Renting to Section 8 Tenants - What to Expect
By Dale Classic
When I bought my rental buildings I was not planning to rent to Section 8 tenants, I didn’t even know what Section 8 was! One day a pleasant young mother called to inquire as to whether I would accept Section 8. I took an instant liking to her, and made a call to the city to found out how this program works. Basically, the city pays the rent, and the federal government reimburses the city. There is a lot of extra paperwork, but once you understand the process, it goes rather smoothly.
The vast majority of Section 8 voucher holders are single mothers with children, but a few are grandmothers with grandchildren. Vouchers are normally in force until the children are grown, but the government’s portion of the rent fluctuates according to the tenant’s income.
You are actually better off to have a tenant with a low income, since in that case the government will pay the majority of the rent.
Before applying for the program, call your local Section 8 office and find out what the allowed rents are in your city for 1, 2 and 3 bedroom homes. Rents are determined according to the average in your area. If the amount is acceptable to you, call your building inspector to find out if all of your “bedrooms” qualify as such. You will find that lofts, dens without closets and some basement rooms do not qualify as bedrooms.
The next step is to schedule an inspection. Before the inspector comes, patch any holes or tears in screens, make sure bi-fold and sliding doors operate smoothly, and check that all electric outlets are grounded. I use a little plug with three colored lights built-in that indicate whether the outlets are properly grounded. Make sure that you have ground-fault-interrupter outlets near sinks in the kitchen and bathroom, as they will definitely be looking for that. GFI outlets have the little red reset button. Also make sure that bathtubs and sinks drain quickly. Make sure that all light fixtures have working light bulbs. Check for loose stair treads and handrails. Basically, the inspector is looking for functionality and safety. He will not care whether or not you have a dishwasher, but if there is a dishwasher, it should be in working order. Similarly, he will not care whether you have painted or installed new carpet, but loose carpet will not pass, and neither will holes in the walls!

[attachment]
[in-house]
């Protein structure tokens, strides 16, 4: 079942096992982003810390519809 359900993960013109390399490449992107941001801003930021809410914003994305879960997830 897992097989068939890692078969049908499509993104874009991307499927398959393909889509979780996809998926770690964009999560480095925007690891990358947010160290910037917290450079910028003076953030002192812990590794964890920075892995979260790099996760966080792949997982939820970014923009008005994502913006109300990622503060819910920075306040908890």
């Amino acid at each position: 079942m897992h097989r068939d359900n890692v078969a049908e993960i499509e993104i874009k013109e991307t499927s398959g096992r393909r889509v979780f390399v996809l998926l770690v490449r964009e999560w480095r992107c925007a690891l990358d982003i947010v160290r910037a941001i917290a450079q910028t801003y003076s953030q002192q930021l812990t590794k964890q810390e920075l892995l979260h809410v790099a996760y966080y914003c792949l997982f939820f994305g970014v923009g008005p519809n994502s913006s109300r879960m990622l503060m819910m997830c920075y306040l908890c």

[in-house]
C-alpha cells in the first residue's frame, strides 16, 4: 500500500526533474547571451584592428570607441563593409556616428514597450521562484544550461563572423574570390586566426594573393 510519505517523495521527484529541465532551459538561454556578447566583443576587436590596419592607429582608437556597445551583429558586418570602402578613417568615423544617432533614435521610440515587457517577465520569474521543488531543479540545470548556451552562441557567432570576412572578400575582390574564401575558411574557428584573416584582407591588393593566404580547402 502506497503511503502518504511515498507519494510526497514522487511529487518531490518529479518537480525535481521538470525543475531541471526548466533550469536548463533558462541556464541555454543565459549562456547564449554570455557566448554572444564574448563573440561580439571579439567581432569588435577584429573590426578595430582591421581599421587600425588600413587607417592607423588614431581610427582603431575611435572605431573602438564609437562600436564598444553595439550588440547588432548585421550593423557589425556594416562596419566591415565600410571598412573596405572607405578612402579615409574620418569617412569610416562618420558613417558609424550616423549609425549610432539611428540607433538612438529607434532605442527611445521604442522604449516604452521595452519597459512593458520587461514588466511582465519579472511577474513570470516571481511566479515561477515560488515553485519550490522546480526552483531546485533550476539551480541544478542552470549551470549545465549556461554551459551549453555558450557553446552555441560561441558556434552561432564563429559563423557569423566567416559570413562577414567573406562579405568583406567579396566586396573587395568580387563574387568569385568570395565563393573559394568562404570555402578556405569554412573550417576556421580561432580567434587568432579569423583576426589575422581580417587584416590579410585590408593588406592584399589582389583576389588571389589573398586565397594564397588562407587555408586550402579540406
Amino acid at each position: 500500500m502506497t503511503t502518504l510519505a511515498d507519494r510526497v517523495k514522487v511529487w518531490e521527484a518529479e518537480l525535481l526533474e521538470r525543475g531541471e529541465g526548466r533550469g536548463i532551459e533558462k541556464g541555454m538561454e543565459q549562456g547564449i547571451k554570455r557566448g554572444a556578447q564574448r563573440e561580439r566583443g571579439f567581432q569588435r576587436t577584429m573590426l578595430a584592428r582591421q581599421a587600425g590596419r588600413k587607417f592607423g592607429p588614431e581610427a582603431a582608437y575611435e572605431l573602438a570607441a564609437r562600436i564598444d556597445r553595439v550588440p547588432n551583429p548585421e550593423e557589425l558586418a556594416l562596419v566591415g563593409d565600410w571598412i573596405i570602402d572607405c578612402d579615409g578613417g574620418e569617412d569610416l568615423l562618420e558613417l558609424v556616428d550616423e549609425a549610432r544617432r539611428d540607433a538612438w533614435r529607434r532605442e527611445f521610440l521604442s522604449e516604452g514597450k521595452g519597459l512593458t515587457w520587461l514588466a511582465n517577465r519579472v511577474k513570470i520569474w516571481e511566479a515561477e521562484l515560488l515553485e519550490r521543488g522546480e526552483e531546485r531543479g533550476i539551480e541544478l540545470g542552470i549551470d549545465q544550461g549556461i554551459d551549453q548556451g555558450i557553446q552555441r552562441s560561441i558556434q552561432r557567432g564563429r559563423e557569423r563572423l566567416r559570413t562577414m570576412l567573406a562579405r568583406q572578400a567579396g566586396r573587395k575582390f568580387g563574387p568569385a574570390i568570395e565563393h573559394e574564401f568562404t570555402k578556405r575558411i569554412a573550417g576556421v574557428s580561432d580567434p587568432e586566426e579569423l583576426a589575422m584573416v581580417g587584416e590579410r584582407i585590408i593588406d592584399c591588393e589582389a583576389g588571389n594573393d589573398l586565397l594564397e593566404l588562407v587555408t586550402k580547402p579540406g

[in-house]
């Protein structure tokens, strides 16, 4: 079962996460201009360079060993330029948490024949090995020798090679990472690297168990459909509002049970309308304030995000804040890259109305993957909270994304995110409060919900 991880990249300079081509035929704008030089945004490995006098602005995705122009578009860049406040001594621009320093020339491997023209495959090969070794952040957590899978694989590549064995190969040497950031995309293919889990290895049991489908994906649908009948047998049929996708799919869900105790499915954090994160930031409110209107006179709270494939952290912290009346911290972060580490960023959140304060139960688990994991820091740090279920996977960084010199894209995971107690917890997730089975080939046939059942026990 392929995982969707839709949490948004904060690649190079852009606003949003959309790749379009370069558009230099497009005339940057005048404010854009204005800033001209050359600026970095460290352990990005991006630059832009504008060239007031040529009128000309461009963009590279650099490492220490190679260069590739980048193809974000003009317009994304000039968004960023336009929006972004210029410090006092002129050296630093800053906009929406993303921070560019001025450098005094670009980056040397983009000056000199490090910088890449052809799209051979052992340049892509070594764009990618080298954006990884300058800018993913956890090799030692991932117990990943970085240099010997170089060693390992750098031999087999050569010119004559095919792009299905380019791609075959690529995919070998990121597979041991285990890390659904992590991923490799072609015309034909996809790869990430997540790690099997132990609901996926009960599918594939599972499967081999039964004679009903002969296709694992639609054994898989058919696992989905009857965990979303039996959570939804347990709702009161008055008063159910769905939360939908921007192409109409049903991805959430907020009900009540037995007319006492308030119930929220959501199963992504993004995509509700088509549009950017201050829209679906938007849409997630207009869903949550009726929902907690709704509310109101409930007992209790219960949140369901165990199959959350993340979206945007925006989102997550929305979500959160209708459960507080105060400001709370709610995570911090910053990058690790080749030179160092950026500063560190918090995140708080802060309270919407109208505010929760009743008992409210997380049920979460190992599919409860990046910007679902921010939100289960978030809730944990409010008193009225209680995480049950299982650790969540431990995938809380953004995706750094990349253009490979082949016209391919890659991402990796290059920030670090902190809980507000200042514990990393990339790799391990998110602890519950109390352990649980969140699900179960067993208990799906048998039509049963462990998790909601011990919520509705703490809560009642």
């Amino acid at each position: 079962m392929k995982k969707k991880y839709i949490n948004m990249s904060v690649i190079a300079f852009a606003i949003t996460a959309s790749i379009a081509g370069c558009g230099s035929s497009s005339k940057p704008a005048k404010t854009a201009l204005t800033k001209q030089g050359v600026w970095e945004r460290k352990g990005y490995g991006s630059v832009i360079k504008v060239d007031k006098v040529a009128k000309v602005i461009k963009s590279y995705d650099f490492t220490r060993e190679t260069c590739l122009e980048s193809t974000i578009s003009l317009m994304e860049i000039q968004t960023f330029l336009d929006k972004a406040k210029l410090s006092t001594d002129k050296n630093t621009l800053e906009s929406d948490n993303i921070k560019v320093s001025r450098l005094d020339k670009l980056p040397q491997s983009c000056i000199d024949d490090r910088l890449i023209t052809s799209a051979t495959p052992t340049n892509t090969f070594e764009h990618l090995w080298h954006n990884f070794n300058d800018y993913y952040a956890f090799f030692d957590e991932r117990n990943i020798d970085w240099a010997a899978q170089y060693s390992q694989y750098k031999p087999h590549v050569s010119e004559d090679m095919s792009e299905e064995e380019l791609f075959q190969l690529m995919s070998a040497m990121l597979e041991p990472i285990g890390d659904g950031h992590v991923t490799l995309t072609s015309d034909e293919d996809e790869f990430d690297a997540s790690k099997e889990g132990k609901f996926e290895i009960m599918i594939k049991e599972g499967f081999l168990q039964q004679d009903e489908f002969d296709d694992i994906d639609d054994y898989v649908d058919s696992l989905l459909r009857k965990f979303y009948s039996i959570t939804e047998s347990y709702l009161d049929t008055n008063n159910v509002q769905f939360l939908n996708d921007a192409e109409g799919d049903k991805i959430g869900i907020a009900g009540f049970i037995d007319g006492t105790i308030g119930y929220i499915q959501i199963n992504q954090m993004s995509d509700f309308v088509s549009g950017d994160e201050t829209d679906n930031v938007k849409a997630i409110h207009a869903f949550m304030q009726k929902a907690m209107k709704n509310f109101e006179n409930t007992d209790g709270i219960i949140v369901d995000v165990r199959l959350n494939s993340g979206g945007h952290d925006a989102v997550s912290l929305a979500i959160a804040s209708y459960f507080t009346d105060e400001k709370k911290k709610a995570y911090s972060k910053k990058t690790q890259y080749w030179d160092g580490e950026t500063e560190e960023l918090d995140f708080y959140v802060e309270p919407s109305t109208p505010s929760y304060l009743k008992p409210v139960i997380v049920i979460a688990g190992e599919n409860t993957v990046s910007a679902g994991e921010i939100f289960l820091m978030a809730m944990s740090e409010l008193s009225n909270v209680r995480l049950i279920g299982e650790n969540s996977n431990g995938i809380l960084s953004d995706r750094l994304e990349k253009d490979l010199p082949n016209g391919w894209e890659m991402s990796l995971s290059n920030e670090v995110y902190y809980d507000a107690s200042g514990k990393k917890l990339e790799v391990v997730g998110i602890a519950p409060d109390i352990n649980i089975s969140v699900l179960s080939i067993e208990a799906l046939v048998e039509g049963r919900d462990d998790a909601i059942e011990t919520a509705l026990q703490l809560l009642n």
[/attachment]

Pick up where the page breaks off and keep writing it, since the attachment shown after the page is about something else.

When you have passed inspection, you may find that your local city housing authority has a Section 8 family interested in your unit. Make sure that your unit is on their list of available homes, as this is not necessarily automatic.
To attract a tenant, just put the line “Section 8 Ok” at the end of your regular advertisement. This will actually discourage tenants that do not have Section 8 vouchers, so you will need to run a separate ad to attract them. Make sure all your ads list the same price. You are not allowed to charge Section 8 tenants extra, even though the whole process is more work for you.
When you start to receive calls on your ad, you will find that many of the callers are under the mistaken impression that they can move on the first of the next month, when in fact their lease calls for 60 days notice, and the 60 days does not begin until the 1st of the month following the notice. They also sometimes tell their landlord that they are “thinking about moving,” and then mistakenly think that this was sufficient notice. I only mention this because in my experience most of the Section 8 prospects who call me have not given sufficient notice to their current landlord, and they cannot afford to pay rent on two separate apartments. I always talk to the current landlord to find out the situation. You will find that these applicants appreciate the extra help.
It is very important to